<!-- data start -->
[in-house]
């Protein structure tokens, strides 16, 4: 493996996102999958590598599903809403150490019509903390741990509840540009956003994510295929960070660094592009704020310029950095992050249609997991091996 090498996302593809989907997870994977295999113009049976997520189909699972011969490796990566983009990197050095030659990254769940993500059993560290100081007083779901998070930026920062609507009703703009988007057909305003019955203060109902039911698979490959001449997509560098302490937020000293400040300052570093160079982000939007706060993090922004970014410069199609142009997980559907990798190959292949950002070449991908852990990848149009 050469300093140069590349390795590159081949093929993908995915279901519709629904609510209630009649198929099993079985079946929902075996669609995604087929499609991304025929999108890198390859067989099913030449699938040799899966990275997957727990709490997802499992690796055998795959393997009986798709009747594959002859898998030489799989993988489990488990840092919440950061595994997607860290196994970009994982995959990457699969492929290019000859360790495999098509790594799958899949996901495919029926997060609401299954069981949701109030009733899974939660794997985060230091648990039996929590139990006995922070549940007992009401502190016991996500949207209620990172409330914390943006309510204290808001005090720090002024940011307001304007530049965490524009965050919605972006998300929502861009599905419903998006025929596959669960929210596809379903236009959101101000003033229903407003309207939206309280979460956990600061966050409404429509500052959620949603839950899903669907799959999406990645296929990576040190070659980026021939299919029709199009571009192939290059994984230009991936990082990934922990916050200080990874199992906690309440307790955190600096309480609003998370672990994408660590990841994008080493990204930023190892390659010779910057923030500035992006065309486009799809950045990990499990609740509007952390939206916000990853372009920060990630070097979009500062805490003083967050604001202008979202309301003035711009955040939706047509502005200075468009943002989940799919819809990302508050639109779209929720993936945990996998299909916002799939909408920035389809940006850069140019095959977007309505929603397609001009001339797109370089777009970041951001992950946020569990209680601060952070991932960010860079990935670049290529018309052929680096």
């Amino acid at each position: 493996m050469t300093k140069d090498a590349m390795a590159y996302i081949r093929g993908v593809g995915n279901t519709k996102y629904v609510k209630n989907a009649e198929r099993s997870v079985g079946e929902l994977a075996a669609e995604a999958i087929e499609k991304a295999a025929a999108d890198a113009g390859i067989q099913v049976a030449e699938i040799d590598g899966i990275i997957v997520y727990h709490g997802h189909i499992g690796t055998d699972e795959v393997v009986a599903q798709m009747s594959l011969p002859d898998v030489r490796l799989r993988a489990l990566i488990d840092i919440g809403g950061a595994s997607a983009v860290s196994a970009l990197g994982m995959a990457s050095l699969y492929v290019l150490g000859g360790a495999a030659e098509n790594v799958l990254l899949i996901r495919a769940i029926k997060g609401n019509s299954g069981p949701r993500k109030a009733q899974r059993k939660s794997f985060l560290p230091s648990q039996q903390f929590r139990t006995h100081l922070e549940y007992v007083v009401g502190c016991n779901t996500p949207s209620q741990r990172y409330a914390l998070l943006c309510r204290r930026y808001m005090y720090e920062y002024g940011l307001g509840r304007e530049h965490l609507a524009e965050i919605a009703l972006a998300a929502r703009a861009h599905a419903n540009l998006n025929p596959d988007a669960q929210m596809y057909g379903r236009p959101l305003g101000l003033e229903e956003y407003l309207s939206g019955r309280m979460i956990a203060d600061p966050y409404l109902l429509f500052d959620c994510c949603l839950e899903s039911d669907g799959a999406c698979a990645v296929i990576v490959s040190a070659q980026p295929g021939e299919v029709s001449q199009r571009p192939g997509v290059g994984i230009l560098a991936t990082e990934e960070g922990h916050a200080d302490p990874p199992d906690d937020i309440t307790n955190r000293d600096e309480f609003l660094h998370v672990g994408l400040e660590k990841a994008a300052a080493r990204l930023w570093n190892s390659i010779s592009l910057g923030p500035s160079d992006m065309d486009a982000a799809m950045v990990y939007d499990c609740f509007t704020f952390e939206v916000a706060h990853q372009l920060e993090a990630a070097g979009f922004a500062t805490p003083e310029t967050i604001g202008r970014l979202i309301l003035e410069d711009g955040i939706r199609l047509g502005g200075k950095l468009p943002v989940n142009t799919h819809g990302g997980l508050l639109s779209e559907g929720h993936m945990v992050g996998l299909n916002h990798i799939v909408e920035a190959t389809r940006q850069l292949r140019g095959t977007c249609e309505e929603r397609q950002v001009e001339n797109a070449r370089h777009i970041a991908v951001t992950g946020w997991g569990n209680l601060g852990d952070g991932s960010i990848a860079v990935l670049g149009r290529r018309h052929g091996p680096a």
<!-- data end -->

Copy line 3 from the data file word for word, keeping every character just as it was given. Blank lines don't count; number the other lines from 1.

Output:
């Amino acid at each position: 493996m050469t300093k140069d090498a590349m390795a590159y996302i081949r093929g993908v593809g995915n279901t519709k996102y629904v609510k209630n989907a009649e198929r099993s997870v079985g079946e929902l994977a075996a669609e995604a999958i087929e499609k991304a295999a025929a999108d890198a113009g390859i067989q099913v049976a030449e699938i040799d590598g899966i990275i997957v997520y727990h709490g997802h189909i499992g690796t055998d699972e795959v393997v009986a599903q798709m009747s594959l011969p002859d898998v030489r490796l799989r993988a489990l990566i488990d840092i919440g809403g950061a595994s997607a983009v860290s196994a970009l990197g994982m995959a990457s050095l699969y492929v290019l150490g000859g360790a495999a030659e098509n790594v799958l990254l899949i996901r495919a769940i029926k997060g609401n019509s299954g069981p949701r993500k109030a009733q899974r059993k939660s794997f985060l560290p230091s648990q039996q903390f929590r139990t006995h100081l922070e549940y007992v007083v009401g502190c016991n779901t996500p949207s209620q741990r990172y409330a914390l998070l943006c309510r204290r930026y808001m005090y720090e920062y002024g940011l307001g509840r304007e530049h965490l609507a524009e965050i919605a009703l972006a998300a929502r703009a861009h599905a419903n540009l998006n025929p596959d988007a669960q929210m596809y057909g379903r236009p959101l305003g101000l003033e229903e956003y407003l309207s939206g019955r309280m979460i956990a203060d600061p966050y409404l109902l429509f500052d959620c994510c949603l839950e899903s039911d669907g799959a999406c698979a990645v296929i990576v490959s040190a070659q980026p295929g021939e299919v029709s001449q199009r571009p192939g997509v290059g994984i230009l560098a991936t990082e990934e960070g922990h916050a200080d302490p990874p199992d906690d937020i309440t307790n955190r000293d600096e309480f609003l660094h998370v672990g994408l400040e660590k990841a994008a300052a080493r990204l930023w570093n190892s390659i010779s592009l910057g923030p500035s160079d992006m065309d486009a982000a799809m950045v990990y939007d499990c609740f509007t704020f952390e939206v916000a706060h990853q372009l920060e993090a990630a070097g979009f922004a500062t805490p003083e310029t967050i604001g202008r970014l979202i309301l003035e410069d711009g955040i939706r199609l047509g502005g200075k950095l468009p943002v989940n142009t799919h819809g990302g997980l508050l639109s779209e559907g929720h993936m945990v992050g996998l299909n916002h990798i799939v909408e920035a190959t389809r940006q850069l292949r140019g095959t977007c249609e309505e929603r397609q950002v001009e001339n797109a070449r370089h777009i970041a991908v951001t992950g946020w997991g569990n209680l601060g852990d952070g991932s960010i990848a860079v990935l670049g149009r290529r018309h052929g091996p680096a």